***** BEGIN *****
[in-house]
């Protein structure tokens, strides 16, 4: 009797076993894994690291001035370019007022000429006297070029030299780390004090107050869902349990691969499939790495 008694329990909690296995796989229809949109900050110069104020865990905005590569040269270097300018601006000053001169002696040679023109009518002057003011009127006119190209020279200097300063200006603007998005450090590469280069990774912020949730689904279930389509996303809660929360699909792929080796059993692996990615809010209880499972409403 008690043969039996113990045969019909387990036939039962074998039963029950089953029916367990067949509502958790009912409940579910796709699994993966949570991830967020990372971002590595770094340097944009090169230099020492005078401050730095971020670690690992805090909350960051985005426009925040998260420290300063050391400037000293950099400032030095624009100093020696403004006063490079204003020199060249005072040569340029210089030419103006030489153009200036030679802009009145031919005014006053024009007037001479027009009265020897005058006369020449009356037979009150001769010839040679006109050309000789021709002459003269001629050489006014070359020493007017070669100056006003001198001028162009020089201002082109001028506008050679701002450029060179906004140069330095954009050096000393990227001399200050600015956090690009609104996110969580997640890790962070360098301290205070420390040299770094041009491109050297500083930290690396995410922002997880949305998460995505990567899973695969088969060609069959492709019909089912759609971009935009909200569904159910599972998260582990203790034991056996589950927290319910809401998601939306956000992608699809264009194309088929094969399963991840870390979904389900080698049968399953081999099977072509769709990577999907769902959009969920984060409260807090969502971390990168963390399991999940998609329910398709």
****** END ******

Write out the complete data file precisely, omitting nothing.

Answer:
[in-house]
């Protein structure tokens, strides 16, 4: 009797076993894994690291001035370019007022000429006297070029030299780390004090107050869902349990691969499939790495 008694329990909690296995796989229809949109900050110069104020865990905005590569040269270097300018601006000053001169002696040679023109009518002057003011009127006119190209020279200097300063200006603007998005450090590469280069990774912020949730689904279930389509996303809660929360699909792929080796059993692996990615809010209880499972409403 008690043969039996113990045969019909387990036939039962074998039963029950089953029916367990067949509502958790009912409940579910796709699994993966949570991830967020990372971002590595770094340097944009090169230099020492005078401050730095971020670690690992805090909350960051985005426009925040998260420290300063050391400037000293950099400032030095624009100093020696403004006063490079204003020199060249005072040569340029210089030419103006030489153009200036030679802009009145031919005014006053024009007037001479027009009265020897005058006369020449009356037979009150001769010839040679006109050309000789021709002459003269001629050489006014070359020493007017070669100056006003001198001028162009020089201002082109001028506008050679701002450029060179906004140069330095954009050096000393990227001399200050600015956090690009609104996110969580997640890790962070360098301290205070420390040299770094041009491109050297500083930290690396995410922002997880949305998460995505990567899973695969088969060609069959492709019909089912759609971009935009909200569904159910599972998260582990203790034991056996589950927290319910809401998601939306956000992608699809264009194309088929094969399963991840870390979904389900080698049968399953081999099977072509769709990577999907769902959009969920984060409260807090969502971390990168963390399991999940998609329910398709």